Young gang membership is prevalent in the US. Youth gang membership is associated with serious violent offending and victimization. Youth gang membership elevates the risk of various negative, potentially long-term social and health consequences. Law enforcement agencies report a greater percentage of Hispanic/Latino and African-American/black gang members compared with other races/ethnicities. The most recent figures provided by law enforcement are 46 percent Hispanic/Latino gang members, 35 percent African-American/black gang members, more than 11 percent white gang members, and 7 percent other race/ethnicity of gang members. This curriculum aims to help educators and school mental health clinicians working with Latino youth understand the risk factors and intervention strategies specific to Latino youth.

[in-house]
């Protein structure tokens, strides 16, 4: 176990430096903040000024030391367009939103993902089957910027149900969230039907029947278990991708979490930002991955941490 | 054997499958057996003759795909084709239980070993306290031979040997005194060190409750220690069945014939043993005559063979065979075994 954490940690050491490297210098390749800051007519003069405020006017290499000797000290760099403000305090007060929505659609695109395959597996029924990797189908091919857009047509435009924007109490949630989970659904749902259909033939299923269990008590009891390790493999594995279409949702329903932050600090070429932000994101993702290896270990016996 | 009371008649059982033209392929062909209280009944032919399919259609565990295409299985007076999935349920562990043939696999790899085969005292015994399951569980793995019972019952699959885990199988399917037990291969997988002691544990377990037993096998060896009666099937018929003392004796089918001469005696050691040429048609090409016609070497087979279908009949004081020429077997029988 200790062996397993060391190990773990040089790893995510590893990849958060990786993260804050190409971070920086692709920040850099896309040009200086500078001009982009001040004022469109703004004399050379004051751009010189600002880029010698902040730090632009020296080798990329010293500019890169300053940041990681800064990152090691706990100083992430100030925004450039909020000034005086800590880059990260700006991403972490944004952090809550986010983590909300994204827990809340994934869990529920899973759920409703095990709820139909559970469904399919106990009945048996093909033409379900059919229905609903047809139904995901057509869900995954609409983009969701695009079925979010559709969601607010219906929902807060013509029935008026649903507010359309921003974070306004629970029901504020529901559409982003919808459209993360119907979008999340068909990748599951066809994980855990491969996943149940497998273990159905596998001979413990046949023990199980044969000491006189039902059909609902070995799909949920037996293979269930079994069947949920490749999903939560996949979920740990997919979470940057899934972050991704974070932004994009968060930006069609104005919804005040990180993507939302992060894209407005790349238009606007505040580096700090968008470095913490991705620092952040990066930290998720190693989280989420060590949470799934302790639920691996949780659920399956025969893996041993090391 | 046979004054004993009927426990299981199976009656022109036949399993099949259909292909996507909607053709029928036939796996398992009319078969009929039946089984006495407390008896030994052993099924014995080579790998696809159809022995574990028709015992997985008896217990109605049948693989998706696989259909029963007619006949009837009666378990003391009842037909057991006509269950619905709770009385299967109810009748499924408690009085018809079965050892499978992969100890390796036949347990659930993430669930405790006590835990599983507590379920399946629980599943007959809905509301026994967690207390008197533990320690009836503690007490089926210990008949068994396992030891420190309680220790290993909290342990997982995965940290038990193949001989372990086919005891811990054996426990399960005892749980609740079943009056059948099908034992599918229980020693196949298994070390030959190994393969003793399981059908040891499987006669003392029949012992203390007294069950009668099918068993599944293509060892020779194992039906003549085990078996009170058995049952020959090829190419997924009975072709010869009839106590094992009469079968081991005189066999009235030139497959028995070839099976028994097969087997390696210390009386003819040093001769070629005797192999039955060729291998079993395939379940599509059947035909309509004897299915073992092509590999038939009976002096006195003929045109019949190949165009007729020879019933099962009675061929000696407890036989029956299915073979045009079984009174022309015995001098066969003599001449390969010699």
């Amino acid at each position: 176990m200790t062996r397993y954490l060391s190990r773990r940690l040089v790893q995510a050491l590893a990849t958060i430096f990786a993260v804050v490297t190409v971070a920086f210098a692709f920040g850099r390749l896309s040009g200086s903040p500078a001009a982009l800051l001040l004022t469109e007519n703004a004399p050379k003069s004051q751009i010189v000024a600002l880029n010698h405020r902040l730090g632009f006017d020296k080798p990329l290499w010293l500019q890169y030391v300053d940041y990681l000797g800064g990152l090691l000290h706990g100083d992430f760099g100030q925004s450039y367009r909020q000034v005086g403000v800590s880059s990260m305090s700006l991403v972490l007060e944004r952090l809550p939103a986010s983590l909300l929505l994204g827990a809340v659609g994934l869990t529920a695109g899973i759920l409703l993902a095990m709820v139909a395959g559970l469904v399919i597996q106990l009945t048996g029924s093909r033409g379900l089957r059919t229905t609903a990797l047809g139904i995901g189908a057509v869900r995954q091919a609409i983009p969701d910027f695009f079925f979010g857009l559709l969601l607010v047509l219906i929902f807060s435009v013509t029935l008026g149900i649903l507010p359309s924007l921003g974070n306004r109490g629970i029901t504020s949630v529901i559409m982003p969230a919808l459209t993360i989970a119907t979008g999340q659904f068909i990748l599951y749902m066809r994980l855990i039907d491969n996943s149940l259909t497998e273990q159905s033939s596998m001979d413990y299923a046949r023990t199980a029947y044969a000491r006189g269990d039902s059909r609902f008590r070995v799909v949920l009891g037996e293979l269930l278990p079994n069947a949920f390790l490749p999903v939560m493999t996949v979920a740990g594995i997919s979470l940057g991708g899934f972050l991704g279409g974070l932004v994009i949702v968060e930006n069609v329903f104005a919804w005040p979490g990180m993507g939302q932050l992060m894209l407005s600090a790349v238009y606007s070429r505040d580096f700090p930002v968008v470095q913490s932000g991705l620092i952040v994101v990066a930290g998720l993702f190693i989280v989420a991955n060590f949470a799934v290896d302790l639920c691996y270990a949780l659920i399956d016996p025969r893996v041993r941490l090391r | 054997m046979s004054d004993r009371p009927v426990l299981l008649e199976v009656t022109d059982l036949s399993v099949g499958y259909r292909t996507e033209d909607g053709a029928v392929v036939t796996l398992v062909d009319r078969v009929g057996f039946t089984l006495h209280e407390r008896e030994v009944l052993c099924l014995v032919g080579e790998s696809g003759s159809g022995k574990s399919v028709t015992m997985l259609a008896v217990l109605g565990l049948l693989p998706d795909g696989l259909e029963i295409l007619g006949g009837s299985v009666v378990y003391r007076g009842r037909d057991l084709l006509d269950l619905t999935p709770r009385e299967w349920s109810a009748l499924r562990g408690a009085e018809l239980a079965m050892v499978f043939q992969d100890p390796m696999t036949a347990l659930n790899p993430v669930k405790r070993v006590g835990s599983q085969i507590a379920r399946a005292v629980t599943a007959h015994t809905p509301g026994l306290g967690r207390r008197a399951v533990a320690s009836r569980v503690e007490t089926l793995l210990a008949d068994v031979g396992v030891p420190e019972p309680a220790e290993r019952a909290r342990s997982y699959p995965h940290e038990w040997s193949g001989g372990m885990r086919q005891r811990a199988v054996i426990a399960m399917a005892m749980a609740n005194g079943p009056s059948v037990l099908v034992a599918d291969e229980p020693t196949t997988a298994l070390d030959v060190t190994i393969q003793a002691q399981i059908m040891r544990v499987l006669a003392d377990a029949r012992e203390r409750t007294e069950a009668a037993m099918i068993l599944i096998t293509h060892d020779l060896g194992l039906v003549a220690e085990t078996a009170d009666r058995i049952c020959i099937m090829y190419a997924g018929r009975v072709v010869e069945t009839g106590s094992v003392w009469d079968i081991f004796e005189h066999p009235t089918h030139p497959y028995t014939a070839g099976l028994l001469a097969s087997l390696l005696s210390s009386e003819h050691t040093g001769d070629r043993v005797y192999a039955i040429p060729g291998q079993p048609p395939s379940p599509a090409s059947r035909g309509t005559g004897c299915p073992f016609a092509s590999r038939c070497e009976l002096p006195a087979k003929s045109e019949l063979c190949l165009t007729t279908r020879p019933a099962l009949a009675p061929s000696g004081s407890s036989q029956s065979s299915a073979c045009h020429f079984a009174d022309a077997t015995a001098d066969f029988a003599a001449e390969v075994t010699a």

- Participants will discuss the unique historical context that puts Latino youth at risk for joining and staying in gangs and the social determinants of health associated with gang involvement.
- Participants will examine evidence-based prevention and intervention strategies as well as best practices in the cultural adaptation of existing protocols will be reviewed.
- Participants will idenifty cultural considerations for the clinician-youth and educator-youth relationship will be discussed.